I went to the closet and got out a card and envelop and put it on my desk where I work every day.  Then, I determined that I would get the card written during lunch and placed in the mail that same day.  And you know what?   IT WORKED!  I got the card written and sent!  Who’d have thought!

Sometimes our biggest barrier to following through on our intentions, is that we lack a plan, no matter how simple, to make it happen.  For me, the simple act of getting the card out and naming a time to write in it was all I needed to ensure I followed through on my intention.

The next time your mind offers up a good intention that will bless someone else, don’t just assume you’ll do it later.  Put together a quick, simple plan that will ensure you turn that intention into completed action.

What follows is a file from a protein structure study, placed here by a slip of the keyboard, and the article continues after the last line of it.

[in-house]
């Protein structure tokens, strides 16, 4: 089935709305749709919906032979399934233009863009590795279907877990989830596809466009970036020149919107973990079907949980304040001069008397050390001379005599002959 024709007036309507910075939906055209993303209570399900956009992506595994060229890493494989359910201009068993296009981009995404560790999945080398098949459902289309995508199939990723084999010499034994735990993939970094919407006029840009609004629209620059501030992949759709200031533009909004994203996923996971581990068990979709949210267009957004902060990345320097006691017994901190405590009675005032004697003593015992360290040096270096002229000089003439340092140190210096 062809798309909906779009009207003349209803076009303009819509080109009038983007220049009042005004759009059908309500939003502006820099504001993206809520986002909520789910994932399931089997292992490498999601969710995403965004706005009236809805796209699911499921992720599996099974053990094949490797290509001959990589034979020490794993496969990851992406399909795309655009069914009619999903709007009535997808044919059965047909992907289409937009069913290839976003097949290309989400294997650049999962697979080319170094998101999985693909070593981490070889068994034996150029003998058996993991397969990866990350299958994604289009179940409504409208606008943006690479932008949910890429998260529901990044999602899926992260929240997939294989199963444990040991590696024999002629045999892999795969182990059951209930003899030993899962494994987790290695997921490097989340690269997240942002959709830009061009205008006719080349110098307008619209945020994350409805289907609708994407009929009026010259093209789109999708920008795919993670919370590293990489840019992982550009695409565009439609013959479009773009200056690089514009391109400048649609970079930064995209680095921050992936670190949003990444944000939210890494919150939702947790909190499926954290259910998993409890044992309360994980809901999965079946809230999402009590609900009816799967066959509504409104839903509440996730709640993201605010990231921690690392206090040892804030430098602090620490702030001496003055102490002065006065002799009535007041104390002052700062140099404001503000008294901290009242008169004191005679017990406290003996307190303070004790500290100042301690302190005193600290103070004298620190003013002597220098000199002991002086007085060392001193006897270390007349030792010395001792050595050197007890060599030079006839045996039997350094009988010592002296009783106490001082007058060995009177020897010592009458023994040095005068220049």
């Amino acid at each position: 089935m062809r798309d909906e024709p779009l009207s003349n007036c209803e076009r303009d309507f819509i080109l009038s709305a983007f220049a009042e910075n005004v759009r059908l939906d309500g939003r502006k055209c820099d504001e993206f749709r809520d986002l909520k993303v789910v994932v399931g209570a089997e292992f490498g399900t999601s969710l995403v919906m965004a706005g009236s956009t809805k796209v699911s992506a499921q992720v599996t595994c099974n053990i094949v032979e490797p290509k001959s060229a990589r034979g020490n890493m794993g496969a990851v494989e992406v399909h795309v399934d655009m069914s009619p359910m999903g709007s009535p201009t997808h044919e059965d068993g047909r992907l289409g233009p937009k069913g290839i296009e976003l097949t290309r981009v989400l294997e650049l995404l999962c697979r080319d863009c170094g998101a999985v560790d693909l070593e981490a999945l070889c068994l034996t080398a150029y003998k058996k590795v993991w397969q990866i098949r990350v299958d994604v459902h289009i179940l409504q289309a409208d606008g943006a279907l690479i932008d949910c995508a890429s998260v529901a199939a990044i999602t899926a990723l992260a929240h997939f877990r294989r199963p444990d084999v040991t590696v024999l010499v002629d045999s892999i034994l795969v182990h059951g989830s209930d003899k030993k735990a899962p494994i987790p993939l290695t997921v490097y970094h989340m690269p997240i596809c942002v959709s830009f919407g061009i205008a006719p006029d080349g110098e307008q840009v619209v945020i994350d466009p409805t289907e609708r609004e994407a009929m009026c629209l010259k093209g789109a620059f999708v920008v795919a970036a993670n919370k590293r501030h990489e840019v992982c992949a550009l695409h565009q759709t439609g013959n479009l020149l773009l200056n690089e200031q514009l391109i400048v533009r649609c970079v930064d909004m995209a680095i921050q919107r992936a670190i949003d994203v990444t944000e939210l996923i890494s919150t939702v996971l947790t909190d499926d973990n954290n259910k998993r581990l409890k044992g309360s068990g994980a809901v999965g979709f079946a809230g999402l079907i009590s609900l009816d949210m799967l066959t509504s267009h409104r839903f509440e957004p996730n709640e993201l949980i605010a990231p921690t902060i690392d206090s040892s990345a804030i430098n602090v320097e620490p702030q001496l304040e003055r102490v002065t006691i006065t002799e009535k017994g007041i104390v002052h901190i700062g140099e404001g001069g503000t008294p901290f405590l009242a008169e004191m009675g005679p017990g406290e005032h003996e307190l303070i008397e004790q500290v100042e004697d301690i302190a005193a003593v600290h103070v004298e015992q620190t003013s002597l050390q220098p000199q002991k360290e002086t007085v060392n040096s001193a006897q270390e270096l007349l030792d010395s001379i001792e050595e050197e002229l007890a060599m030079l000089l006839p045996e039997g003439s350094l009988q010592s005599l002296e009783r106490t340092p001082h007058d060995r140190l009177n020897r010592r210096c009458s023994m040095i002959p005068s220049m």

The person you’re blessing will be grateful you had a plan.

Different Backgrounds Different Outlook

Here’s something we all know, but that I often forget… we don’t all have the same background and experiences shaping how we view ourselves and the world.

I can too easily assume that others have similar backgrounds and experiences as me.  That assumption is an easy connection to another equally false assumption; that what I would do or how I would think in a situation is how others should think.  That’s simply not true. 

Our experiences and backgrounds shape how we interpret what we see in the world, so it’s obvious that those with differing experiences would see things different that I would, and vice versa.

I like to frequently remind myself about this so that I don’t look up one day and realize that I’ve turned into a cranky old man, simply because I assume that the problem with everyone is that they don’t see the world the same way I do.